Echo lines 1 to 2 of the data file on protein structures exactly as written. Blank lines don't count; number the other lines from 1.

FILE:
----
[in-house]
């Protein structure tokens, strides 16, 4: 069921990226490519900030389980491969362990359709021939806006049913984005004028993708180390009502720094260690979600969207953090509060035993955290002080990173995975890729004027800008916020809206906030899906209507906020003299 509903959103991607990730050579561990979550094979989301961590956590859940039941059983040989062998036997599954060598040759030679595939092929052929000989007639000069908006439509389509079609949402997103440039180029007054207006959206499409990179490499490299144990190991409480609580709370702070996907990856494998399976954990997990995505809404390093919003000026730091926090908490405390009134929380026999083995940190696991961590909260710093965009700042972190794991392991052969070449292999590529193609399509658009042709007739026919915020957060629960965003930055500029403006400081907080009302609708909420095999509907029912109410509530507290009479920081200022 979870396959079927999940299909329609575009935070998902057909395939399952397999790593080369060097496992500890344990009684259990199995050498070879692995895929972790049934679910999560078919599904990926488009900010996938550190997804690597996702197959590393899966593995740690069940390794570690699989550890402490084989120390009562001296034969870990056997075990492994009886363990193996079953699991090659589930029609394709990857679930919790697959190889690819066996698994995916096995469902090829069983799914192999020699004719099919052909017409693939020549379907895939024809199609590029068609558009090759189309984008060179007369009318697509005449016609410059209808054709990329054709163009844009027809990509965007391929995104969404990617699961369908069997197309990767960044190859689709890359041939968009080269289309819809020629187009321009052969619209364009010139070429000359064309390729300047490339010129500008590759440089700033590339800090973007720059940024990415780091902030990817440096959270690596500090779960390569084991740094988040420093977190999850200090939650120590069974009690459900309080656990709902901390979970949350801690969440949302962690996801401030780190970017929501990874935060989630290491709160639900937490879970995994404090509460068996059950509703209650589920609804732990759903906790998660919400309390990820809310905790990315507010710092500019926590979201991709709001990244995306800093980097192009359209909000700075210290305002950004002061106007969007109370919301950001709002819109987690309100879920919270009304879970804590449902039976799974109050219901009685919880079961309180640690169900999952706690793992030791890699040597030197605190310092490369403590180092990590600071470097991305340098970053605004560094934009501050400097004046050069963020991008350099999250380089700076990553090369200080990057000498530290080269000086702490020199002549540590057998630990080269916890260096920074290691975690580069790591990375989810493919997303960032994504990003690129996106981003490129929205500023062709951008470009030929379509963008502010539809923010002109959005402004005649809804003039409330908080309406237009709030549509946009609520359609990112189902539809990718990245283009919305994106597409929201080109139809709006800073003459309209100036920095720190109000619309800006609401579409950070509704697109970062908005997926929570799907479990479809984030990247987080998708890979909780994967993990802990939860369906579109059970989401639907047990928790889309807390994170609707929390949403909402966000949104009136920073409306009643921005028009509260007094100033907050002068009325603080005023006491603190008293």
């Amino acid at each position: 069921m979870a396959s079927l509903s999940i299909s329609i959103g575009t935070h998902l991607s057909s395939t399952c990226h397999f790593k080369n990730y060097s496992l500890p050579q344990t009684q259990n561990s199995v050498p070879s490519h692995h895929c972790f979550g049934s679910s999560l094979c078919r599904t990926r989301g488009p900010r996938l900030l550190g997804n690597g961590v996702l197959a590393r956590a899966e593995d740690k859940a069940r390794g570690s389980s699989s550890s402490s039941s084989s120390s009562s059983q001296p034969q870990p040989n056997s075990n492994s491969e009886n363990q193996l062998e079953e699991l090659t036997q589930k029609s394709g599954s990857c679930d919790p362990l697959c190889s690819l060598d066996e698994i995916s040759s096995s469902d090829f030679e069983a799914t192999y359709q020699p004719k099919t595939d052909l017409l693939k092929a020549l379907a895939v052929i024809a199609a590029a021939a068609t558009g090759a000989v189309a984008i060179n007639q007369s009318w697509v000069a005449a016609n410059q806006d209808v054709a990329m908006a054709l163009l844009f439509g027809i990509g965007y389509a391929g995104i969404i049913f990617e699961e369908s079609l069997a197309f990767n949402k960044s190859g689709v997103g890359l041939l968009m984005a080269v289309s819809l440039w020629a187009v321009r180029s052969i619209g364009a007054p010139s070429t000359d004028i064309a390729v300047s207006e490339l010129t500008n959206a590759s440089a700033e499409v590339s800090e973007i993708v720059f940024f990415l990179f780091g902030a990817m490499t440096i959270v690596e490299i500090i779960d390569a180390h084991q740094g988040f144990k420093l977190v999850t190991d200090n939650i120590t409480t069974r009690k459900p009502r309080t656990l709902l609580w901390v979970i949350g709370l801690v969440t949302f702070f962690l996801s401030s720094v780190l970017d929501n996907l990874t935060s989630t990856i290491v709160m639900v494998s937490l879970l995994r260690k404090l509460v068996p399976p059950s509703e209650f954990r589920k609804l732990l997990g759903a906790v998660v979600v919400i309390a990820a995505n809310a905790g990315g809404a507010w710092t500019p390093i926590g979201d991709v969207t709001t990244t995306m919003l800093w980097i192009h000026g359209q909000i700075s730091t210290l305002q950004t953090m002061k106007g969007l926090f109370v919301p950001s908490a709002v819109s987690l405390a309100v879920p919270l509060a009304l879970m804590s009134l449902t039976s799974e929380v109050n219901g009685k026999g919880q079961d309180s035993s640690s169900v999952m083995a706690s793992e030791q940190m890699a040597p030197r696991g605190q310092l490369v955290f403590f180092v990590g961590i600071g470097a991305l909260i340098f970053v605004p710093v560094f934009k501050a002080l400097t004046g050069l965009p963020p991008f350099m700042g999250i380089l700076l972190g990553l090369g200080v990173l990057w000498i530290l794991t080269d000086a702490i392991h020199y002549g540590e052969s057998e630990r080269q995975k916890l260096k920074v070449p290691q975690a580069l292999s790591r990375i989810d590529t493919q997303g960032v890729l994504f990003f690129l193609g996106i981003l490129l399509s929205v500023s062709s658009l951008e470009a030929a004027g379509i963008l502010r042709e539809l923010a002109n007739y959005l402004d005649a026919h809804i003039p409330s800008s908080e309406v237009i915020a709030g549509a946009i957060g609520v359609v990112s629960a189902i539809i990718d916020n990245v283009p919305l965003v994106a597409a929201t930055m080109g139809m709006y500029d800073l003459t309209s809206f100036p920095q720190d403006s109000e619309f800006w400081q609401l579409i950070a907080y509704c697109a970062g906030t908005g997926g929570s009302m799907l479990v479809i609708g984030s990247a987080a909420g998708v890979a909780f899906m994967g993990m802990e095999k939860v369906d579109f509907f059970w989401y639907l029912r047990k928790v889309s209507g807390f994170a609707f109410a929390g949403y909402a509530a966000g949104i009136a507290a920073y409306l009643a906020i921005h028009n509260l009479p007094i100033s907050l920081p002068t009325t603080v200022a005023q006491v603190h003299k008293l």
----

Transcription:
[in-house]
């Protein structure tokens, strides 16, 4: 069921990226490519900030389980491969362990359709021939806006049913984005004028993708180390009502720094260690979600969207953090509060035993955290002080990173995975890729004027800008916020809206906030899906209507906020003299 509903959103991607990730050579561990979550094979989301961590956590859940039941059983040989062998036997599954060598040759030679595939092929052929000989007639000069908006439509389509079609949402997103440039180029007054207006959206499409990179490499490299144990190991409480609580709370702070996907990856494998399976954990997990995505809404390093919003000026730091926090908490405390009134929380026999083995940190696991961590909260710093965009700042972190794991392991052969070449292999590529193609399509658009042709007739026919915020957060629960965003930055500029403006400081907080009302609708909420095999509907029912109410509530507290009479920081200022 979870396959079927999940299909329609575009935070998902057909395939399952397999790593080369060097496992500890344990009684259990199995050498070879692995895929972790049934679910999560078919599904990926488009900010996938550190997804690597996702197959590393899966593995740690069940390794570690699989550890402490084989120390009562001296034969870990056997075990492994009886363990193996079953699991090659589930029609394709990857679930919790697959190889690819066996698994995916096995469902090829069983799914192999020699004719099919052909017409693939020549379907895939024809199609590029068609558009090759189309984008060179007369009318697509005449016609410059209808054709990329054709163009844009027809990509965007391929995104969404990617699961369908069997197309990767960044190859689709890359041939968009080269289309819809020629187009321009052969619209364009010139070429000359064309390729300047490339010129500008590759440089700033590339800090973007720059940024990415780091902030990817440096959270690596500090779960390569084991740094988040420093977190999850200090939650120590069974009690459900309080656990709902901390979970949350801690969440949302962690996801401030780190970017929501990874935060989630290491709160639900937490879970995994404090509460068996059950509703209650589920609804732990759903906790998660919400309390990820809310905790990315507010710092500019926590979201991709709001990244995306800093980097192009359209909000700075210290305002950004002061106007969007109370919301950001709002819109987690309100879920919270009304879970804590449902039976799974109050219901009685919880079961309180640690169900999952706690793992030791890699040597030197605190310092490369403590180092990590600071470097991305340098970053605004560094934009501050400097004046050069963020991008350099999250380089700076990553090369200080990057000498530290080269000086702490020199002549540590057998630990080269916890260096920074290691975690580069790591990375989810493919997303960032994504990003690129996106981003490129929205500023062709951008470009030929379509963008502010539809923010002109959005402004005649809804003039409330908080309406237009709030549509946009609520359609990112189902539809990718990245283009919305994106597409929201080109139809709006800073003459309209100036920095720190109000619309800006609401579409950070509704697109970062908005997926929570799907479990479809984030990247987080998708890979909780994967993990802990939860369906579109059970989401639907047990928790889309807390994170609707929390949403909402966000949104009136920073409306009643921005028009509260007094100033907050002068009325603080005023006491603190008293």